The ports of Seattle and Tacoma are fighting each other for business while the Northwest ports have a shrinking market share

In March, the Grand Alliance shipping lines decided to move from Seattle to Tacoma. When that happens in July, it will take about 20 percent of the container business from the Port of Seattle, more if lines associated with the alliance, Zim and Hamburg Sud, decide to go, too.

The good news for the state is that the Grand Alliance will still call in Washington. The bad: The state’s two biggest ports are largely fighting each other for existing business rather than adding much. For example, in 2009, Maersk Lines moved from Tacoma to Seattle.

Seattle is North America’s seventh-biggest container port; Tacoma ranks No. 11 and is soon to rise. Both are critical elements for one of America’s most trade-dependent states. The ports generally earn revenues from tenants that operate terminals and lease space, as well as from tax-levy dollars usually used for general obligation debt or infrastructure and transportation.

Talk in parts of the industry suggests that Tacoma put in such an extremely low bid to win the Grand Alliance that its terminal operator, Washington United Terminals, and ultimately the port, might not make money on the deal. Seattle’s private terminal operators likely don’t have the ability to match the low costs of their counterparts in Tacoma, at least for now. Jobs will be lost with the Grand Alliance move.

Some advantages Tacoma has drawing business from the Port of Seattle include excess capacity and dockside rail service, eliminating the nonunion, short-haul trucking of Seattle. Dockside rail is less expensive, more efficient, and more environmentally friendly.

Tacoma is primarily a seaport, focused on that business, unlike Seattle with diverse operations including Seattle-Tacoma International Airport and cruise facilities. Tacoma’s port is separated from the urban core and faces no pushback from waterfront gentrification.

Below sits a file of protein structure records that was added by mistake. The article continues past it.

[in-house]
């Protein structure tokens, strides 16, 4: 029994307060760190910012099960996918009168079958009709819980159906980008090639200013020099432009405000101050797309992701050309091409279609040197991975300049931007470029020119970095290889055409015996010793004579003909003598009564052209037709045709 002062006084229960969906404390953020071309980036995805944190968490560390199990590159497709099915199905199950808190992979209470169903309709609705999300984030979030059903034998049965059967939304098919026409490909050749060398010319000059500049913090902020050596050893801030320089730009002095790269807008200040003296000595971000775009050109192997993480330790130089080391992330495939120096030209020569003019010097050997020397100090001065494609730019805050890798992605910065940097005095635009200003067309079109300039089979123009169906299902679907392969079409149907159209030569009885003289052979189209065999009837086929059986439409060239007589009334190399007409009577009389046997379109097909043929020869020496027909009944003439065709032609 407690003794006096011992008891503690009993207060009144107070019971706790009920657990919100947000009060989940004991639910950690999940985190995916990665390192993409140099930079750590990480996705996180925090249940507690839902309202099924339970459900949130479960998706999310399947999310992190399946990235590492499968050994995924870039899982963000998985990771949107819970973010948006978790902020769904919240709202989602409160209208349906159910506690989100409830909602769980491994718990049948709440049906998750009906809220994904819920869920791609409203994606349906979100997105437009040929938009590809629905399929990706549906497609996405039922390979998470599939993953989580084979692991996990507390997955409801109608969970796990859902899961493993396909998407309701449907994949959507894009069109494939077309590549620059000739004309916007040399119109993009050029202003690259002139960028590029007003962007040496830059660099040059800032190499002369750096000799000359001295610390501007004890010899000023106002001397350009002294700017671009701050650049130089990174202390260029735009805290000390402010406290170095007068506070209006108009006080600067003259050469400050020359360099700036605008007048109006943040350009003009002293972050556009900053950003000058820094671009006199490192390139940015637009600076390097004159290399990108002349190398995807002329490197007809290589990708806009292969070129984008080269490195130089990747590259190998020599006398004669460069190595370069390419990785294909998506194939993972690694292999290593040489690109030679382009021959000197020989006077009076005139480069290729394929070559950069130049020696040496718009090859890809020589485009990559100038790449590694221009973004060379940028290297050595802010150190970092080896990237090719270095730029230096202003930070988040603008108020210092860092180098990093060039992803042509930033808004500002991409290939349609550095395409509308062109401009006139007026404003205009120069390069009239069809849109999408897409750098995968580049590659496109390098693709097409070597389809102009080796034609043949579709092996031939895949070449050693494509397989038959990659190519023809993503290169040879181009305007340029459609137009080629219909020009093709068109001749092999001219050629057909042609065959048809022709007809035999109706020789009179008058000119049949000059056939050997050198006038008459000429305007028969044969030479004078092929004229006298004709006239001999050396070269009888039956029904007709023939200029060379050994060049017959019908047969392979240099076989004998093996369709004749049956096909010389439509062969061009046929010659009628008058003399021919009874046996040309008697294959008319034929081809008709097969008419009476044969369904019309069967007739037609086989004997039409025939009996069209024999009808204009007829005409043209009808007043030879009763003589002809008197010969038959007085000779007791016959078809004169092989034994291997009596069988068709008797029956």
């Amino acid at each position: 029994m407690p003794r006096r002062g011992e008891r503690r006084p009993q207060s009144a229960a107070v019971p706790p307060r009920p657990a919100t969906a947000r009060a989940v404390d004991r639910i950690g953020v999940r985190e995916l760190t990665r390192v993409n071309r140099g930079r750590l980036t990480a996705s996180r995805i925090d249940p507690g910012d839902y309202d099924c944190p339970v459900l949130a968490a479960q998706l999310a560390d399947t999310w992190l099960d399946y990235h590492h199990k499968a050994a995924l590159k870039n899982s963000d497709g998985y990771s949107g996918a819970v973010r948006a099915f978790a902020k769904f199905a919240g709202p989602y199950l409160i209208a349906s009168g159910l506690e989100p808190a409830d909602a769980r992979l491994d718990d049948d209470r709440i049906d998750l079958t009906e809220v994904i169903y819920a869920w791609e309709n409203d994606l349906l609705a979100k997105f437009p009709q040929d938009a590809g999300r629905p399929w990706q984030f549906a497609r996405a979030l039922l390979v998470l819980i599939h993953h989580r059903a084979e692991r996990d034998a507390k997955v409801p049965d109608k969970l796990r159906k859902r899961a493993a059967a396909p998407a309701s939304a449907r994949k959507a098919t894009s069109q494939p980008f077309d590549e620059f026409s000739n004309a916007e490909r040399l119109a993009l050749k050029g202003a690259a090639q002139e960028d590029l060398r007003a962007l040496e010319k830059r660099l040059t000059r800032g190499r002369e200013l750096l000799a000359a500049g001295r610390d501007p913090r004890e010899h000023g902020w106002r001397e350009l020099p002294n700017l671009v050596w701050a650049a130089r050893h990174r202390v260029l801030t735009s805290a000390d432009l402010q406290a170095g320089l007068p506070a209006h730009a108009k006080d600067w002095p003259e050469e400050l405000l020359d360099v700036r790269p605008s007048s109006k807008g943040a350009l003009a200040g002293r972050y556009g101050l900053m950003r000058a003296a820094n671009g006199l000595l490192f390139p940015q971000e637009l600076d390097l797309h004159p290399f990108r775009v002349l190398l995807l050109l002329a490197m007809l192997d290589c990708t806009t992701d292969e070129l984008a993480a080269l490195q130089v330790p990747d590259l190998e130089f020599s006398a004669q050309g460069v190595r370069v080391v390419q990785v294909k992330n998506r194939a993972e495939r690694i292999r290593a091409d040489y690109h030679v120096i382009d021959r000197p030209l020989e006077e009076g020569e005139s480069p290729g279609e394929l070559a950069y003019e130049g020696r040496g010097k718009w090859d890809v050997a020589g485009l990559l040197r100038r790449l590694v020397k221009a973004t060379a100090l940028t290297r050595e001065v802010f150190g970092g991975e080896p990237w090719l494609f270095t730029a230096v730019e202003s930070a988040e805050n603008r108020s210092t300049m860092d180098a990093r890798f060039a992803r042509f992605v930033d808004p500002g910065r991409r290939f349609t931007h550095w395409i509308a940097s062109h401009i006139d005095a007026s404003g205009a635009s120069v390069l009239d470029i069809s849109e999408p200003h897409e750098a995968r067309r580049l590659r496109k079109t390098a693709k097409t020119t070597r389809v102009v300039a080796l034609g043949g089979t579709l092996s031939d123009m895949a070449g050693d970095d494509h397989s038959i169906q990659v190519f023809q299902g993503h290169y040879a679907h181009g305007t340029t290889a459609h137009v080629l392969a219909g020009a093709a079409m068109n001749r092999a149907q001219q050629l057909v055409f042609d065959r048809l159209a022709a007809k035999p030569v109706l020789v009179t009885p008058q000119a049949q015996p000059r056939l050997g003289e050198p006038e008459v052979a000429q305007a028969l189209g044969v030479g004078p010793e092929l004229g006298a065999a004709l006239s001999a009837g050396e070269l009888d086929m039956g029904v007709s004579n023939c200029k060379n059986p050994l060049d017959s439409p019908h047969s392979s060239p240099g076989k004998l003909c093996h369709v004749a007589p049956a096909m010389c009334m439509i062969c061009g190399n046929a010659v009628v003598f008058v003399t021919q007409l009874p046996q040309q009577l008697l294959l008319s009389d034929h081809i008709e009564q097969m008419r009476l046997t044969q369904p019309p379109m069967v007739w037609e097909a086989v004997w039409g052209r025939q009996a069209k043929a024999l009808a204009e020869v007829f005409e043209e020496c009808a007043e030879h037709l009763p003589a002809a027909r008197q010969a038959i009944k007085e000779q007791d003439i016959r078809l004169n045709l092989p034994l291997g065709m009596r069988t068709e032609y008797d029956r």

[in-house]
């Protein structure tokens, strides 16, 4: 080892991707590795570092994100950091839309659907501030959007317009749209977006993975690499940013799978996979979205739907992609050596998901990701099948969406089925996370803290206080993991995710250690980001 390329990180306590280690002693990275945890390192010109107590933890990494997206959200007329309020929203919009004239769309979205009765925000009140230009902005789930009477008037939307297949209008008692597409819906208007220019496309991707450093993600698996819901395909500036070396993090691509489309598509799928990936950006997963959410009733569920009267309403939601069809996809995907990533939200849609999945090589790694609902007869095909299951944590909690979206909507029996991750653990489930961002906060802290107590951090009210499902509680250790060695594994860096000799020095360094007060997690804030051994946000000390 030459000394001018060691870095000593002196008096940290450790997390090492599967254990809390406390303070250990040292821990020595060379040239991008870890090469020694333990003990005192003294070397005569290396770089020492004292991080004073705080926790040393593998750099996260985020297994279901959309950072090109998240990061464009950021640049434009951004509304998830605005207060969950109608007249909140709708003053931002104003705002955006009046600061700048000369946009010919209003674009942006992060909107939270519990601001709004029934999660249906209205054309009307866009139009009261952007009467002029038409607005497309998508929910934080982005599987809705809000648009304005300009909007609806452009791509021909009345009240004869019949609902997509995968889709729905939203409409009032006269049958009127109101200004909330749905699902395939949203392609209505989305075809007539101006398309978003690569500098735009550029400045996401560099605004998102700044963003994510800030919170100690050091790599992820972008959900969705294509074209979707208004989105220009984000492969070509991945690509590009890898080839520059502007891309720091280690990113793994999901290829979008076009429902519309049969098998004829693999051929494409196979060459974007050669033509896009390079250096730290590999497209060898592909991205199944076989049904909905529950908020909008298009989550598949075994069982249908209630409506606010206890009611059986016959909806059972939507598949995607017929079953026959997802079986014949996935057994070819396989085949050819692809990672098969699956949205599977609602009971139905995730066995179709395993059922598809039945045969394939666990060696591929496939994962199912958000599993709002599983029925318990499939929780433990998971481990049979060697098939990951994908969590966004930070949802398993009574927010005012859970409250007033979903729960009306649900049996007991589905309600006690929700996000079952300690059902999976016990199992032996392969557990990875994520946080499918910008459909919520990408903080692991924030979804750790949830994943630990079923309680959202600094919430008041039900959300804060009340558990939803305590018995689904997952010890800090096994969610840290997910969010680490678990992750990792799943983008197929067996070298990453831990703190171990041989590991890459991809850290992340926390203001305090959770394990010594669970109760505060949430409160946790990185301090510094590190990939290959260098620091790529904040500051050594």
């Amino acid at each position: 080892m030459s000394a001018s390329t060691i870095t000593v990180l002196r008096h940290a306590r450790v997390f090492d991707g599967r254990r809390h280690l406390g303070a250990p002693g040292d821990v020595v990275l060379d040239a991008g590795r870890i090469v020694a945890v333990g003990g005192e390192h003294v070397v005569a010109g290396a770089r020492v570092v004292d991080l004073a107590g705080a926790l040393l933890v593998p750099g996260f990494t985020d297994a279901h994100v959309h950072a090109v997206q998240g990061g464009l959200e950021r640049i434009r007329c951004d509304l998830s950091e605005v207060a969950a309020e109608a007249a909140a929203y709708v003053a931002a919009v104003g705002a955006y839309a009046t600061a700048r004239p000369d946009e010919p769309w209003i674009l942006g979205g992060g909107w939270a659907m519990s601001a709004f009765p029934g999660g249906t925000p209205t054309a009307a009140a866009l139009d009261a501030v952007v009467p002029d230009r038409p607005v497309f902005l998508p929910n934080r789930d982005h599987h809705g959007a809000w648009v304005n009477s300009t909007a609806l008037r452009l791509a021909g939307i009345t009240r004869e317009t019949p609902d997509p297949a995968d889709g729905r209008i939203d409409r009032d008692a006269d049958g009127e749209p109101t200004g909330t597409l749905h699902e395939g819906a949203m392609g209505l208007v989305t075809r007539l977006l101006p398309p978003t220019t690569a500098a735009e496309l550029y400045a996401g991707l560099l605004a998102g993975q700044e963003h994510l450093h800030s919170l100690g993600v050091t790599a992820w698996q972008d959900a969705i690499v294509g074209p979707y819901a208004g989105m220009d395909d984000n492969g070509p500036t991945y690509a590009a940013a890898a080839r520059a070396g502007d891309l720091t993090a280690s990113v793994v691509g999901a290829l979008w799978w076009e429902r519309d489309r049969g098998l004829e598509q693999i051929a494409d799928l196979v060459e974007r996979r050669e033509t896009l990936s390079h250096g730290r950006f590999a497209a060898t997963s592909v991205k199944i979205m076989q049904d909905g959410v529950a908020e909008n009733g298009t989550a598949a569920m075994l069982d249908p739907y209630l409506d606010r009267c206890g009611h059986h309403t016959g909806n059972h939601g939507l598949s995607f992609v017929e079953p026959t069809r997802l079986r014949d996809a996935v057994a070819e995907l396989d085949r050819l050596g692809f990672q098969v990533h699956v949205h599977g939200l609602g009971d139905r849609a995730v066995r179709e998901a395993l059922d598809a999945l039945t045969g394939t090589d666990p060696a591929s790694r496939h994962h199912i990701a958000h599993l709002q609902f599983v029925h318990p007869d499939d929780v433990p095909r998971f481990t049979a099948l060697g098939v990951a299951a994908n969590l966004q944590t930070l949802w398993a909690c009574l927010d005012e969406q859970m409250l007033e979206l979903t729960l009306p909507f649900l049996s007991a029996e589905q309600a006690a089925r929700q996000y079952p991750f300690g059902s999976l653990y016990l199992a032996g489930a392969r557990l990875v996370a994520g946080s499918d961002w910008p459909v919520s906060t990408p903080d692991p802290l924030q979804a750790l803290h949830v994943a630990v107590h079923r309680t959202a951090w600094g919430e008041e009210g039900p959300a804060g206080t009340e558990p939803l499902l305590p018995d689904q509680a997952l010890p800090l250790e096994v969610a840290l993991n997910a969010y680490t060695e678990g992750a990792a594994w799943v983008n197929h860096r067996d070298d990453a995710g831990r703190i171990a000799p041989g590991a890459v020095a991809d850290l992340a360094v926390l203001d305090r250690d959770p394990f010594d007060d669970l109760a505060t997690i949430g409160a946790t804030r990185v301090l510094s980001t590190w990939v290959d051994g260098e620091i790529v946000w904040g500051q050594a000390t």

Advantages of the Port of Seattle are that it is built out with advanced infrastructure to handle the biggest ships. Major rail yards, such as the Burlington Northern Santa Fe’s Seattle International Gateway, are close to the docks and have state-of-the-art gantry cranes to transfer containers. Port officials say the congestion in places such as Harbor Island will be short-lived.

Beneath this rivalry is one harsh reality: Puget Sound ports have been slowly losing market share against most of their West Coast rivals since the mid-2000s.

In early 2015, a wider Panama Canal will allow Asian shippers, which account for more than 90 percent of Washington’s container traffic, to send more goods directly to the East Coast.

Canada’s two big railroads have bought and consolidated American rail lines to make it easier to send goods from Canadian ports to the U.S. Midwest, the bread-and-butter market of Puget Sound imports. Of special concern is Prince Rupert, closest to Asia, heavily subsidized by the Canadian government and with a rail straight shot to Chicago and beyond.

The Port of Los Angeles, which already has a coveted home market of 13 million consumers, recently committed to spending $3 billion for terminal, rail and other infrastructure.

All of these changes will undoubtedly impact Washington’s maritime industry. Seattle Times columnist Jon Talton suggests that the ports of Seattle and Tacoma consolidate so that they can together fight for market share, bringing more jobs to Washington, rather than wasting their energy fighting each other for business.

For Talton’s complete article see

Contact Information